John Locke And Thomas Hobbes

886 WordsAug 8, 20154 Pages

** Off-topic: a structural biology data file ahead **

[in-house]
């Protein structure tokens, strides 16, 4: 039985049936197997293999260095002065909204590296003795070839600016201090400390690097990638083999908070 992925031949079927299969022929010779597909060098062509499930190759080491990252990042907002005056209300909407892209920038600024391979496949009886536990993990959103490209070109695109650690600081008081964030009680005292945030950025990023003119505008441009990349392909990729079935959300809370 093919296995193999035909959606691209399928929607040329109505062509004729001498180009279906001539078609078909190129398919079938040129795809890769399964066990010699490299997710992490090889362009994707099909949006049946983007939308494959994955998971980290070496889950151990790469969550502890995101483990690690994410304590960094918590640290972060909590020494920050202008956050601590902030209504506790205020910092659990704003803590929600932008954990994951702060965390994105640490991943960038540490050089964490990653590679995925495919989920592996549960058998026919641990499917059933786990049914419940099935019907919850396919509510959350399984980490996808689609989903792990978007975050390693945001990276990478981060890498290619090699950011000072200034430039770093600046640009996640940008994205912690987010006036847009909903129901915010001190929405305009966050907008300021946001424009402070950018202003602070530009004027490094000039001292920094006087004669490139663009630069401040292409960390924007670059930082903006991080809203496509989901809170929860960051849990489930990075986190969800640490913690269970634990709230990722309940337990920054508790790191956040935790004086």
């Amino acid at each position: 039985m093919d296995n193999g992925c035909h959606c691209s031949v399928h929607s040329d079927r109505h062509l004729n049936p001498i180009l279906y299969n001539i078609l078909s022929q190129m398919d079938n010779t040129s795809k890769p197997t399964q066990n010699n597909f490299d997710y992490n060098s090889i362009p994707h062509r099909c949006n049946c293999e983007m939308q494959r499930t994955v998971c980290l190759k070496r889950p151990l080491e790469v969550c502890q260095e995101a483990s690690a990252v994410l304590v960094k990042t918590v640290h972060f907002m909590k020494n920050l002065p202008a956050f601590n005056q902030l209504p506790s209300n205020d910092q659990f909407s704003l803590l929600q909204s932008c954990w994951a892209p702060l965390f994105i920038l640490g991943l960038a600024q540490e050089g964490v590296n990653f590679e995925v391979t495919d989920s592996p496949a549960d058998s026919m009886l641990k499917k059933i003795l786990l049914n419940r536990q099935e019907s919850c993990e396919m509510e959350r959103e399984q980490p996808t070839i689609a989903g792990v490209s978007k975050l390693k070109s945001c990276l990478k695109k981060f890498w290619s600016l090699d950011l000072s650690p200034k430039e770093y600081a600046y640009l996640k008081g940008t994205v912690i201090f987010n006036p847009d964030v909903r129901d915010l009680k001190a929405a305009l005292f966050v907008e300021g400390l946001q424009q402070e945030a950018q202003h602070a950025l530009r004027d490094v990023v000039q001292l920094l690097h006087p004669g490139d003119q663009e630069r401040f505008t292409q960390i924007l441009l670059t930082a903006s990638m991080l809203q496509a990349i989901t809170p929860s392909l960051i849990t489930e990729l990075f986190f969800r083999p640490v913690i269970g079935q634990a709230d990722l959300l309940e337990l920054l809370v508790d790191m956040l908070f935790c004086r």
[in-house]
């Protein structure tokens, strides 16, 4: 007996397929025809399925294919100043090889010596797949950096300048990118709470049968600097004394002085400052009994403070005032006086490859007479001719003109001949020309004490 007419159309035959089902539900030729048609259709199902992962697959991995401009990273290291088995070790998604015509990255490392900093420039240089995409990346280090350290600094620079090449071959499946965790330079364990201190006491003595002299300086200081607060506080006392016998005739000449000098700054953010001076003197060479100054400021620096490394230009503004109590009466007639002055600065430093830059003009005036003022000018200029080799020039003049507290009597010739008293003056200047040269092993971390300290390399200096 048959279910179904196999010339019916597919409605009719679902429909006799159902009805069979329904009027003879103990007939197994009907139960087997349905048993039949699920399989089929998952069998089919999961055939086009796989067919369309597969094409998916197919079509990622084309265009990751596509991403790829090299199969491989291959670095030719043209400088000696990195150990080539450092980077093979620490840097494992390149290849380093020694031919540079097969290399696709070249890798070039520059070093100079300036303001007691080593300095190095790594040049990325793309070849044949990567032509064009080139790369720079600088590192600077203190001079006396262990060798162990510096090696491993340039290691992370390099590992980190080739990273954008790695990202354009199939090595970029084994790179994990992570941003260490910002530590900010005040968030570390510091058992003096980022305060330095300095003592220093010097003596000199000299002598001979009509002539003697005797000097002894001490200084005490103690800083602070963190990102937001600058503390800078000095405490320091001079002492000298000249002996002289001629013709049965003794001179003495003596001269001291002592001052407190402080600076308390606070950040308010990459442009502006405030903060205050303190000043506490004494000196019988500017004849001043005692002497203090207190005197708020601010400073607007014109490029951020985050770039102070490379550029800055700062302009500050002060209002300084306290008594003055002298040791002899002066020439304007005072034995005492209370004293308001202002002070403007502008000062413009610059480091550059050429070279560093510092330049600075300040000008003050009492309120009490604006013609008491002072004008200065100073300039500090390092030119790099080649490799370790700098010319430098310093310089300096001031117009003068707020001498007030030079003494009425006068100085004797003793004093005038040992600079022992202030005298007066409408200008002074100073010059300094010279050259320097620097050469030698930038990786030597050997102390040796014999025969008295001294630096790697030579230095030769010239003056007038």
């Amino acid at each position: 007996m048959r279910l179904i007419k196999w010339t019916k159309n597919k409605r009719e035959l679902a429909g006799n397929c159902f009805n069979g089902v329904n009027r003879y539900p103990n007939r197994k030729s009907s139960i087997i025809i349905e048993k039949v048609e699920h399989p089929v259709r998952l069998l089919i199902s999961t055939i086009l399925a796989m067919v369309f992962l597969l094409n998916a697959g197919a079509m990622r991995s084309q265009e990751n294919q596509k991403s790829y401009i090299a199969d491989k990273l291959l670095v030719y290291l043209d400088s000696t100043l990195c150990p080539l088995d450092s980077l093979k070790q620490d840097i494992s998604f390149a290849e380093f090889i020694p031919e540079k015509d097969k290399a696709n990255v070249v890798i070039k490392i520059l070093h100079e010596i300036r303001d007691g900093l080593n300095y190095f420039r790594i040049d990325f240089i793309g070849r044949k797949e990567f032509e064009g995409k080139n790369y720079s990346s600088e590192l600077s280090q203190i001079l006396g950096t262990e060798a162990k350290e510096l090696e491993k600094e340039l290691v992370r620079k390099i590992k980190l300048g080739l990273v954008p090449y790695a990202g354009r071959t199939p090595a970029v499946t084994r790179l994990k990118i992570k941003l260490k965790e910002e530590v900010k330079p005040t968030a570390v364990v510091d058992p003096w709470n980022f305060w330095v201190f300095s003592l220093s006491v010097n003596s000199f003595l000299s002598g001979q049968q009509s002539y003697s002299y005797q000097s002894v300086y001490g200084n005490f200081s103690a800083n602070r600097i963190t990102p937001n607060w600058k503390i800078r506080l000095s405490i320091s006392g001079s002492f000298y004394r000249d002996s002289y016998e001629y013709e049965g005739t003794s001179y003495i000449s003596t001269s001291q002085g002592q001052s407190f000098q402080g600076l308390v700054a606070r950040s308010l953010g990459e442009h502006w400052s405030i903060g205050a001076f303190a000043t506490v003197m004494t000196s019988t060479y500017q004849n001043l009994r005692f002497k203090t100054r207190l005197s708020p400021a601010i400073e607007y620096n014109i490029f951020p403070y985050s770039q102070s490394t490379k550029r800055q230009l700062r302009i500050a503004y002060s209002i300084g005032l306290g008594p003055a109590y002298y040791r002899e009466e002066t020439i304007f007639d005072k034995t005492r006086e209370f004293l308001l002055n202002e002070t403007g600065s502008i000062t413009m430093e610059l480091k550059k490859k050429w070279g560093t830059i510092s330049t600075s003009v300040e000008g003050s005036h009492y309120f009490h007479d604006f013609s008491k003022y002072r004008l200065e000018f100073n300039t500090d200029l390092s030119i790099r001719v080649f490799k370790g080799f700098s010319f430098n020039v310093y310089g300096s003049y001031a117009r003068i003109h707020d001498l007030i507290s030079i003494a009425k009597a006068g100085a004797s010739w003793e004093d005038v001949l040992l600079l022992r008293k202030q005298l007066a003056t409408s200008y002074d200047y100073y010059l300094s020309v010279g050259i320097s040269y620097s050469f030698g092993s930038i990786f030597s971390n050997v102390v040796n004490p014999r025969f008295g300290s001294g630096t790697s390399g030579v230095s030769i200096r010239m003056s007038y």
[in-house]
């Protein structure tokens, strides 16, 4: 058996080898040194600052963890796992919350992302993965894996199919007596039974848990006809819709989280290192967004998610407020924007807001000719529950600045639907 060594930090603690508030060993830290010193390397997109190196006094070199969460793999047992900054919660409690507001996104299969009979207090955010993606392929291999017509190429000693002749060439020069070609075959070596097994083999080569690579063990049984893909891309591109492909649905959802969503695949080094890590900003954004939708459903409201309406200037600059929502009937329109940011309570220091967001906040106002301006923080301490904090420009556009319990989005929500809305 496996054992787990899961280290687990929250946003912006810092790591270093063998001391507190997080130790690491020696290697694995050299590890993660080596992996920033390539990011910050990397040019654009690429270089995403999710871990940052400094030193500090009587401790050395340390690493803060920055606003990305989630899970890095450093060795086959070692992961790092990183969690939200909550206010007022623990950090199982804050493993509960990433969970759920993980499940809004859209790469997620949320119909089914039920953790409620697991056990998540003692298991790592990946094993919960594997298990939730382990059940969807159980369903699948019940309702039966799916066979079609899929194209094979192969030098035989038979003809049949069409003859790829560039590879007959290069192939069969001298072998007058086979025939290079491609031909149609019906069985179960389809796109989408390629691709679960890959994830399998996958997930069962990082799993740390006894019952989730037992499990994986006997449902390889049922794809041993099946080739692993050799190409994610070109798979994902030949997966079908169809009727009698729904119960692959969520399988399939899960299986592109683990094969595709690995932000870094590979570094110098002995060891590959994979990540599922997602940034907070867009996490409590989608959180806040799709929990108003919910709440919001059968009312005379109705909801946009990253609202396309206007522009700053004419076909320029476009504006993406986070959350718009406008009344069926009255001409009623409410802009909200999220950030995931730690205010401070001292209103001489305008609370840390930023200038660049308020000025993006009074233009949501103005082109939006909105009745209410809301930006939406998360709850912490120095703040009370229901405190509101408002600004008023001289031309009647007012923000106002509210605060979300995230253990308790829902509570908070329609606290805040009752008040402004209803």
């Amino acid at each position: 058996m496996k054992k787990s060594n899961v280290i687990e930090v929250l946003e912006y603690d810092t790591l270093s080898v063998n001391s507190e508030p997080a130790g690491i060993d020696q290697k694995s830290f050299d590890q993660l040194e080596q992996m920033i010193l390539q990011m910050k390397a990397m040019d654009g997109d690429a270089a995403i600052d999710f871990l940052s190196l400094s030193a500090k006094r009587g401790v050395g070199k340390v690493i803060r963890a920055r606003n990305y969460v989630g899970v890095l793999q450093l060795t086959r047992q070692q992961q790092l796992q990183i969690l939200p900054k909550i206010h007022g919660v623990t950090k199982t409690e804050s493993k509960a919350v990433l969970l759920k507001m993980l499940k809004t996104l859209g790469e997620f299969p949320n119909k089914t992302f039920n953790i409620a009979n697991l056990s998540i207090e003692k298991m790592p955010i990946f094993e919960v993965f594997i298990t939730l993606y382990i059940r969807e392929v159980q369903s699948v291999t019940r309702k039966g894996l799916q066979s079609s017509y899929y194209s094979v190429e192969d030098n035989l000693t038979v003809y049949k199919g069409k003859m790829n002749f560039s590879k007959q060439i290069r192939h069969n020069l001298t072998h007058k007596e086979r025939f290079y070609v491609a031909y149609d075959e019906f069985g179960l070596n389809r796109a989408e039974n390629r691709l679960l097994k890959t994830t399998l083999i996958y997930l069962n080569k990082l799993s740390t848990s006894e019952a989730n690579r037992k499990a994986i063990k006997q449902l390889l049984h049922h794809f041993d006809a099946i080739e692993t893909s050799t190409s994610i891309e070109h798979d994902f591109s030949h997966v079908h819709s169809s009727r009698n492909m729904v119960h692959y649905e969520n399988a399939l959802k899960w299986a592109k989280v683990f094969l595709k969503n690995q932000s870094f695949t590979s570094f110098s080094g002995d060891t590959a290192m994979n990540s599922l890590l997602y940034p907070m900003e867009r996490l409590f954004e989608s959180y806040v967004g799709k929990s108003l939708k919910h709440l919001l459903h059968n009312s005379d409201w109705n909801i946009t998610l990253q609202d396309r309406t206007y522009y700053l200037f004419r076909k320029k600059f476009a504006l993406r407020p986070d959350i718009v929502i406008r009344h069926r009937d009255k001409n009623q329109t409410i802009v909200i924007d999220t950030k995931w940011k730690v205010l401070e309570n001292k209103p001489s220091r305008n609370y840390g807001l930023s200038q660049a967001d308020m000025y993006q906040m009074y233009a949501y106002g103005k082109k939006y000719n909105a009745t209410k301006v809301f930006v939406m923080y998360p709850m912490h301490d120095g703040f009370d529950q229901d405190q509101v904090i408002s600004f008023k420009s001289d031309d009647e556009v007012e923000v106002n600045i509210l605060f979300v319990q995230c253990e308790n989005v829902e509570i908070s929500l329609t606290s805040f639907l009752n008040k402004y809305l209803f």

By comparing the two readings assigned one can discuss the differences in political theories expressed by both John Locke and Thomas Hobbes. In, Leviathan, by Thomas Hobbes, and in, The Second Treatise of Government, by John Locke different theories of political legitimacy and definitions of the state of nature are described. The following paragraphs analyze multiple different points that are imperative to understanding these political theories. In the reading, Leviathan, Thomas Hobbes discusses what human existence is in the state of nature and the state of war. As it is described, the state of nature explains how men were made equal in the faculties of the body and mind. To quote, “as though there be found one man sometimes manifestly stronger in body or of quicker mind than another; yet when all is reckoned together the difference between man, and man, is not so considerable, as that one man can thereupon claim to himself, as well as he.” Here, Hobbes is explaining his definition and meaning of the state of nature explaining that even though one may have a strength compared to another, it all is balanced out in the end. Each of us have our individual flaws and strength that constitute our character. Hobbes also notes how humans inherently have a state of greed and savagery. The state of war in human existence is also examined in this article. Hobbes states, “And from this diffidence of one another, there is no way for any man to secure himself, so reasonable, as

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